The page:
In our previous post about the Open, we covered what it is, how to sign up, and when we will host these workouts.
Today, we are going to talk about the standards of movement, how to decide what level you should do (RX, Scaled, or Foundations), and how to attack the workout itself.
Standards of Movement
As coaches, we will tell you to squat lower, lockout overhead more, not round your back, etc., but we never call out "No-reps"
In the open, even without a Judge, you should focus on hitting the movement standards (*to the best of your ability).
Meaning, always squatting below parallel. Always locking your hips out on your box jumps, chin over the bar for pull-ups, both toes touching at the same time for TTB. If you sign up online for the Open, these standards are the requirements in order for a rep to count.
Some of these are “RX” movements which you may not need to worry about, but you get the idea.
Sending your score in?
This means you must have a Judge or video for us to confirm your score before we will approve it as a gym. Obviously, standards must be hit here.
How to decide what level?
The Open has always been (partially) about pushing your limits.
This creates a fine line between getting your first...Pull-up, Muscle-up, Toes-to-Bar...and staying safe.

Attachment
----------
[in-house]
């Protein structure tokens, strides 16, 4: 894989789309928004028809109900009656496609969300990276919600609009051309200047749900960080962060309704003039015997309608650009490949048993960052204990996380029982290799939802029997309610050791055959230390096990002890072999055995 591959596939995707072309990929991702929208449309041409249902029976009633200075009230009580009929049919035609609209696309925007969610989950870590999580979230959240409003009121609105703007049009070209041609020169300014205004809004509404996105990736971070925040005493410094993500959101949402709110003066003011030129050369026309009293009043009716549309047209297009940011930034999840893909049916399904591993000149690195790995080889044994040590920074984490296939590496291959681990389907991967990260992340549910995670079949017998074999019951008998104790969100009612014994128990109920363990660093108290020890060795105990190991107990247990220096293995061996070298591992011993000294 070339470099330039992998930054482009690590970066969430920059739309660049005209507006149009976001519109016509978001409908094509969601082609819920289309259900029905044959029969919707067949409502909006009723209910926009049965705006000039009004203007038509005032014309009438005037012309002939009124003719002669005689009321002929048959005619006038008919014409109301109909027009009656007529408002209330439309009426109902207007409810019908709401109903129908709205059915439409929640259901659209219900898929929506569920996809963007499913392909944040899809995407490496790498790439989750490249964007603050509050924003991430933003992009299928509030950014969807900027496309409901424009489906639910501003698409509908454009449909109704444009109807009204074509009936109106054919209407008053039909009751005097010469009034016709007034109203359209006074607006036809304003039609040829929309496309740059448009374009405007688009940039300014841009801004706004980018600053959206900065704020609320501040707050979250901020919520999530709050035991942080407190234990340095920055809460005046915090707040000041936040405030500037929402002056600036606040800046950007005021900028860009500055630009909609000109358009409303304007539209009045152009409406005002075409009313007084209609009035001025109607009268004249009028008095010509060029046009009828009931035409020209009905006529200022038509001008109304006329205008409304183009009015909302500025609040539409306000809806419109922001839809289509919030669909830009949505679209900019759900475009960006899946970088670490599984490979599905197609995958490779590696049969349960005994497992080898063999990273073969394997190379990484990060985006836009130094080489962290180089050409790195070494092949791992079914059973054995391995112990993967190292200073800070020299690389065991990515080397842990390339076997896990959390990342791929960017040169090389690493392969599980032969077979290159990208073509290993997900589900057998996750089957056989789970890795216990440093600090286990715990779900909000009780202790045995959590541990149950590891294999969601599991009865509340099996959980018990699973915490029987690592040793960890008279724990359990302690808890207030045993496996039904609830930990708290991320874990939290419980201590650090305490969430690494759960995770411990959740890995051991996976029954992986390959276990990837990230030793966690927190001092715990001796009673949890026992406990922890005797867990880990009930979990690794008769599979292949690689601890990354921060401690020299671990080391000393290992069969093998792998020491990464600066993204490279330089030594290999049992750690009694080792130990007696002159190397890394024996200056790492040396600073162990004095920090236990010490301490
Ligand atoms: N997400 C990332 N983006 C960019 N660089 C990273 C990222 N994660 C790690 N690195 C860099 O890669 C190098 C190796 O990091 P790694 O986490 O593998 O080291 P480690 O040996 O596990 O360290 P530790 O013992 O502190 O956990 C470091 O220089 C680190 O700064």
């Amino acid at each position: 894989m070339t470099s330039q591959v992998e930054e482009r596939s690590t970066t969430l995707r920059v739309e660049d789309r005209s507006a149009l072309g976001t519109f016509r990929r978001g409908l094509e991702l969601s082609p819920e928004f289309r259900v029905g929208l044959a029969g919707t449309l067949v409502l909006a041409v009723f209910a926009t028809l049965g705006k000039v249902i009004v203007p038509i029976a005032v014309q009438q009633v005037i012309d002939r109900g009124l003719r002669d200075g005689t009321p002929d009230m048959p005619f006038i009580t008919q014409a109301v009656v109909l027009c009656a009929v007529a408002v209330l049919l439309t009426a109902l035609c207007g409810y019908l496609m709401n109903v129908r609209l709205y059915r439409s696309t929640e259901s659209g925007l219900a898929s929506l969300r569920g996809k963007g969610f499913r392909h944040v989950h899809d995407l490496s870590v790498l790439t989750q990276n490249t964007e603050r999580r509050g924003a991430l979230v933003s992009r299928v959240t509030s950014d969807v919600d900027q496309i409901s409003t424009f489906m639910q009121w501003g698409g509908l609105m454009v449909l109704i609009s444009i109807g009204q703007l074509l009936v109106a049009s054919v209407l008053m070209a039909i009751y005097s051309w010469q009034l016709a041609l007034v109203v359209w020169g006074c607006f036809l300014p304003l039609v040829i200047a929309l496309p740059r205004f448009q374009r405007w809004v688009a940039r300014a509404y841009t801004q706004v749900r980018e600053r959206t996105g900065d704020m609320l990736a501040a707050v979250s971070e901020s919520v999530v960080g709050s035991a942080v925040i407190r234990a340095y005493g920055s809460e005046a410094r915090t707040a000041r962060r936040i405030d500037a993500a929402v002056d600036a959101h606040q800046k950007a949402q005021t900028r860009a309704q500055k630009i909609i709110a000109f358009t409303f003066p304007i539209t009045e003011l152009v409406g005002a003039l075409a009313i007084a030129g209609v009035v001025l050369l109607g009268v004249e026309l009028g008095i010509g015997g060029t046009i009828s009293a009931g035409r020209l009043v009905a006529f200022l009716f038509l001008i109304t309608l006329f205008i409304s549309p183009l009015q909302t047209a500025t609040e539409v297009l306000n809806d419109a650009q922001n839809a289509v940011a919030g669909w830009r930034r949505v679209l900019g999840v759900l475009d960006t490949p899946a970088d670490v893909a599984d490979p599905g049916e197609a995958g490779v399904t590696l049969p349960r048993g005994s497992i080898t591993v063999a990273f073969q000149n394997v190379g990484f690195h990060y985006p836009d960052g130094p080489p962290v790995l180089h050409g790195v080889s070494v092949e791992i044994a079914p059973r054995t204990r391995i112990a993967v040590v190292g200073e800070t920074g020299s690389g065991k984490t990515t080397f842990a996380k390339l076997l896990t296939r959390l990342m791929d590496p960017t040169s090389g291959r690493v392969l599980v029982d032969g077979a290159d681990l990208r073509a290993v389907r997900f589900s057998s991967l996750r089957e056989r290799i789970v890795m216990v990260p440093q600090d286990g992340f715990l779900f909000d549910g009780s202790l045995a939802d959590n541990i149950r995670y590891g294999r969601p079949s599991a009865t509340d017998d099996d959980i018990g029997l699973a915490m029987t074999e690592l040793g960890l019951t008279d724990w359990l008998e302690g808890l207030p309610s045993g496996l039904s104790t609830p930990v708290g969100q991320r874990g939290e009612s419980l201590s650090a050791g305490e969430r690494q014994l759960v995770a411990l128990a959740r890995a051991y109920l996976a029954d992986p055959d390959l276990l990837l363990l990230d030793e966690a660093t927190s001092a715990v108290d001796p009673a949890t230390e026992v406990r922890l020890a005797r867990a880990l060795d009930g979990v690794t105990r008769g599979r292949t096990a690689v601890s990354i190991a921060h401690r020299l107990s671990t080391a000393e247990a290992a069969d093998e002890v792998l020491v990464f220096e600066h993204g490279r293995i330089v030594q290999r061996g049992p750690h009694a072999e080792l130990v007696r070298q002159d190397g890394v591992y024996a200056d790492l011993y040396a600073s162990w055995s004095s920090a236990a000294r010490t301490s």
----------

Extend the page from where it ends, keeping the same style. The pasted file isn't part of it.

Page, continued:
You may also see weights that you can hit a few times but may go up past your max as the workout progresses.
So, do you do as much of the workout RX as possible (means a higher score technically), or do you attack it at your usual level?
We will always advocate for doing everything as safely as possible!
If the RX workout is:
-5 Rounds for time, 10min cap.
-10 Clean at 185/135
If that is your max clean, and you could get a few pull-ups...is it worth sending in a score of 13?
Or, if the Scaled version is the same with 135/95 and jumping pull-ups, is it worth it to get a better score for your ability level, where you can crush it?
As your coach, we understand the excitement around doing something you have been striving for, but we also need to keep you safe.
Keep that in mind when picking which version you go with.
How to attack the workout?
This is about proper pacing.
We have written before that most days at the gym are for "Training" and to save "Competing" for things like the Open or Fran, etc.
Which means the time to go hard is now!!
However! That does not mean you throw caution to the wind and go out way too fast only to crash and burn!
It means you try to get a few more reps in before you put the bar down. It means you get up from that burpee a bit faster than normal.
It means when your mind says rest, you get one or 2 more reps.
All within reason of course. You know your body and know when it will be too much, but this is what you have been training for.
Make a plan for each workout and attack!
We will be there to help explain and plan before each workout either way.
At the end of the day, this is still all for FUN!
Be safe. Have fun with friends. Kick some butt!